Our ancestors have used mushrooms as medicine for thousands of years. The Greek physician
Hippocrates, 450 BCE, classified the amadou mushroom (Fomes fomentarius) as a potent anti-inflammatory and for cauterizing wounds. Although mushrooms have long been used by various cultures, only recently has modern science rediscovered what the ancients knew long ago—that mushrooms can be deep reservoirs of powerful medicines (Stamets & Zwickey, 2014).
Indeed, it is well established that both the human population and Mother Earth could benefit from the existence of mushrooms which could one day save the world. From fulfilling our macro-nutrient needs to increasing our immune system in order to fight off viruses & diseases (Stamets, 2009; 2012).
Some mushrooms, however, are now under clinical trials due to their mind altering effects which has the potential to cure a number of mental health disorders such as depression, addiction, and anxiety with many more results soon to come. And as long as there are organizations who are allowed to study any psychedelics with medicinal uses, then it could very possibly be that they have been part of our evolution for thousands of years (Jr, 2017; Mcrae, 2017; Thomas, Malcolm & Lastra, 2017).
The benefits of mycelium to our planet
Mycelium is the roots of white fuzzy threads or network where mushrooms spawn. Paul Stamets has briefly explained on Fungi the impact mycelium has on our ecology
Four components of mycorestoration are described in detail:
These hardwood dowels, or “plug spawn”, have been inoculated with a single species of fungi. Plug spawn is used to inoculate a fresh cut log to encourage the growth and fruiting of a specific species of edible and/or medicinal mushroom. Plug spawn can be stored in the refrigerator for up to 4-6 months before use.
Log Incubation period
Log Fruiting Cycle
After the incubation period, logs can be soaked to force a fruiting.
Ballroom, Jr. (2017). Psychedelic Science 2017, Psilocybin Mushrooms and The Mycology of Consciousness. Retrieved 01/16/2019 from http://psychedelicscience.org/conference/interdisciplinary/psilocybin-mushrooms-and-the-mycology-of-consciousness
Mcrae, M. (2017). Science Alert, Research Shows Magic Mushrooms Can Offer Real Benefits in Depression Therapy. Retrieved 01/16/2019 from https://www.sciencealert.com/therapy-for-depression-gets-a-significant-boost-when-combined-with-psilocybin
Stamets, P. (2005). Mycellium running. Berkeley, California,: Ten Speed Press.
Stamets, P. (2009). Fungi Perfecti, The Search for Agarikon. Retrieved 01/16/2019 from http://www.fungi.com/blog/items/the-search-for-agarikon.html
Stamets, P. (2012). The Blog, Agarikon: Ancient Mushroom for Modern Medicine. Retrieved 01/16/2019 from https://www.huffingtonpost.com/paul-stamets/agarikon-mushroom_b_1861947.html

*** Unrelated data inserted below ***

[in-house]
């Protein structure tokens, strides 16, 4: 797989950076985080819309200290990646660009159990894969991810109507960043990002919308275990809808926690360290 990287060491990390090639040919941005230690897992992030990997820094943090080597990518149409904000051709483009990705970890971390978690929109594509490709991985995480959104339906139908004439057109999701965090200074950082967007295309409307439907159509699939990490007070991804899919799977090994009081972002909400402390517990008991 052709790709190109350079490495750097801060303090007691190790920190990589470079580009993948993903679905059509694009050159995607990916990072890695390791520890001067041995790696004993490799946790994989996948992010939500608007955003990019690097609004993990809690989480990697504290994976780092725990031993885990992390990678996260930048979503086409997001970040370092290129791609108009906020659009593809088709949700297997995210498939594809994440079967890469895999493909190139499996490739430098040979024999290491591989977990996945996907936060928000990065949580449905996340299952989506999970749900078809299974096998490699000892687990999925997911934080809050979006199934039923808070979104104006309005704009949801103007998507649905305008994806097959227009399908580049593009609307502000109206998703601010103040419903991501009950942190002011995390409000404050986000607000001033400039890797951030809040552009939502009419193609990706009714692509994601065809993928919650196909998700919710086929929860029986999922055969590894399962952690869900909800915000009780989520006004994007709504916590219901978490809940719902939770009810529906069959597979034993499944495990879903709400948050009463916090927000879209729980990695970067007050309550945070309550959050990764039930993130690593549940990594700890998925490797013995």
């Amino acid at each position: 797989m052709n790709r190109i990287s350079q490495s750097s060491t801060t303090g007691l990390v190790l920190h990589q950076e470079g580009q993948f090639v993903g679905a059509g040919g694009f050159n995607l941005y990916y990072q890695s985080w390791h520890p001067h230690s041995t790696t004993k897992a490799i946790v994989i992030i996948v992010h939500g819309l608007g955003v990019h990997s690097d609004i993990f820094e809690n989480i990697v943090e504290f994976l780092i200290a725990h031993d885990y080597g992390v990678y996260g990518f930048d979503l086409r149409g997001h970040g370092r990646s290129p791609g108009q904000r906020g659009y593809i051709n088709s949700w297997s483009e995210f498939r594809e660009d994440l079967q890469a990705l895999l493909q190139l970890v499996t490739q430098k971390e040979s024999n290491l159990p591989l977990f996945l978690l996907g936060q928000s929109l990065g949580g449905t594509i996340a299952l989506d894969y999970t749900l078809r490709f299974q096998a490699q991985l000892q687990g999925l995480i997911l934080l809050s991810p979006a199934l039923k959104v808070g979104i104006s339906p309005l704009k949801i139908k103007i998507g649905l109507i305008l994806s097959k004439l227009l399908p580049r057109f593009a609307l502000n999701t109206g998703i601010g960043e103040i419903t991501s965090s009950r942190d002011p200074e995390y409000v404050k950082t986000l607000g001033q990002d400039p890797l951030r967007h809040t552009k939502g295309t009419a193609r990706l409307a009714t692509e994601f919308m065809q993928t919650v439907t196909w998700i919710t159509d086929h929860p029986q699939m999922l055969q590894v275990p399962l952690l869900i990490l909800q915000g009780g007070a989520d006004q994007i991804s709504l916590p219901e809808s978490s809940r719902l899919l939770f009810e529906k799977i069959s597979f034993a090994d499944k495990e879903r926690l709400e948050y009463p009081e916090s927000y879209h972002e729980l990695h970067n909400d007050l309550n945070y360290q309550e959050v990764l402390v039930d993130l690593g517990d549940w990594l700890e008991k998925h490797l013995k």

Stamets, P., & Zwickey, H. (2014). Medicinal Mushrooms: Ancient Remedies Meet Modern Science. Integrative medicine (Encinitas, Calif.), 13(1), 46-7. Retrieved 01/16/2019 from https://www.ncbi.nlm.nih.gov/pmc/articles/PMC4684114/pdf/46-47.pdf
Thomas, K., Malcolm, B. and Lastra, D. (2017). Psilocybin-Assisted Therapy: A Review of a Novel Treatment for Psychiatric Disorders. Journal of Psychoactive Drugs. [online] 59(5), pp.446-455. Available at https://dx.doi.org/10.1080/02791072.2017.1320734 [Accessed 16 Jan. 2019]
Dunbar's number is a suggested cognitive limit to the number of people with whom one can maintain stable social relationships—relationships in which an individual knows who each person is and how each person relates to every other person. This number was first proposed in the 1990s by British anthropologist Robin Dunbar, who found a correlation between primate brain size and average social group size. By using the average human brain size and extrapolating from the results of primates, he proposed that humans can comfortably maintain only 150 stable relationships.
Dunbar is an anthropologist at the University College of London, who wrote a paper on Co-Evolution Of Neocortex Size, Group Size And Language In Humans where he hypothesizes:
... there is a cognitive limit to the number of individuals with whom any one person can maintain stable relationships, that this limit is a direct function of relative neocortex size, and that this in turn limits group size ... the limit imposed by neocortical processing capacity is simply on the number of individuals with whom a stable inter-personal relationship can be maintained.
Dunbar supports this hypothesis through studies by a number of field anthropologists. These studies measure the group size of a variety of different primates; Dunbar then correlate those group sizes to the brain sizes of the primates to produce a mathematical formula for how the two correspond. Using his formula, which is based on 36 primates, he predicts that 147.8 is the "mean group size" for humans, which matches census data on various village and tribe sizes in many cultures.
Want to grow fresh veggies and flowers but space is limited? A raised garden bed is a perfect solution. Here's how to make one.
People are isolated from each other, public spaces are being privatized, and we are being punished for attempting to grow our own food. There is only one solution: resistance. Join James for this classic Corbett Report episode where he explores how to build communities through revolutionary gardening, revolutionary walking and other everyday activities.
Using wikis and digital fabrication tools, TED Fellow Marcin Jakubowski is open-sourcing the blueprints for 50 farm machines, allowing anyone to build their own tractor or harvester from scratch. And that's only the first step in a project to write an instruction set for an entire self-sustaining village (starting cost: $10,000).